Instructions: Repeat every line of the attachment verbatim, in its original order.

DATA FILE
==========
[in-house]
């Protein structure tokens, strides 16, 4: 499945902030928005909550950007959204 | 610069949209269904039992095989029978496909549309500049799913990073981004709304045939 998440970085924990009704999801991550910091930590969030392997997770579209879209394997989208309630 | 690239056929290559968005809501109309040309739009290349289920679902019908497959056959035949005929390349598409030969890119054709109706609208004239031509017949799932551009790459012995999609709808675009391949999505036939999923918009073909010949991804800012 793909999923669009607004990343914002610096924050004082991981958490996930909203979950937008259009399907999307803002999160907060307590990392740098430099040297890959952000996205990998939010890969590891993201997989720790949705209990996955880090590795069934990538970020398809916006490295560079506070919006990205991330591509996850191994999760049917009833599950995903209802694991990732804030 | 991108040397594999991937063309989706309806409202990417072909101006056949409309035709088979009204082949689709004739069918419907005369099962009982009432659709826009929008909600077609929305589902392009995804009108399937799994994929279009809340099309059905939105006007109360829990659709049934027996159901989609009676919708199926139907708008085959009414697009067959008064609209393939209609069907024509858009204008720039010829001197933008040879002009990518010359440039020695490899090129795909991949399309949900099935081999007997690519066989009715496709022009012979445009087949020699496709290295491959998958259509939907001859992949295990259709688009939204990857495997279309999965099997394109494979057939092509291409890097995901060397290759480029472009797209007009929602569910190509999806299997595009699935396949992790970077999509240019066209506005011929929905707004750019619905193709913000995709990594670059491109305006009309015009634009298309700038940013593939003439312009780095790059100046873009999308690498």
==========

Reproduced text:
[in-house]
């Protein structure tokens, strides 16, 4: 499945902030928005909550950007959204 | 610069949209269904039992095989029978496909549309500049799913990073981004709304045939 998440970085924990009704999801991550910091930590969030392997997770579209879209394997989208309630 | 690239056929290559968005809501109309040309739009290349289920679902019908497959056959035949005929390349598409030969890119054709109706609208004239031509017949799932551009790459012995999609709808675009391949999505036939999923918009073909010949991804800012 793909999923669009607004990343914002610096924050004082991981958490996930909203979950937008259009399907999307803002999160907060307590990392740098430099040297890959952000996205990998939010890969590891993201997989720790949705209990996955880090590795069934990538970020398809916006490295560079506070919006990205991330591509996850191994999760049917009833599950995903209802694991990732804030 | 991108040397594999991937063309989706309806409202990417072909101006056949409309035709088979009204082949689709004739069918419907005369099962009982009432659709826009929008909600077609929305589902392009995804009108399937799994994929279009809340099309059905939105006007109360829990659709049934027996159901989609009676919708199926139907708008085959009414697009067959008064609209393939209609069907024509858009204008720039010829001197933008040879002009990518010359440039020695490899090129795909991949399309949900099935081999007997690519066989009715496709022009012979445009087949020699496709290295491959998958259509939907001859992949295990259709688009939204990857495997279309999965099997394109494979057939092509291409890097995901060397290759480029472009797209007009929602569910190509999806299997595009699935396949992790970077999509240019066209506005011929929905707004750019619905193709913000995709990594670059491109305006009309015009634009298309700038940013593939003439312009780095790059100046873009999308690498």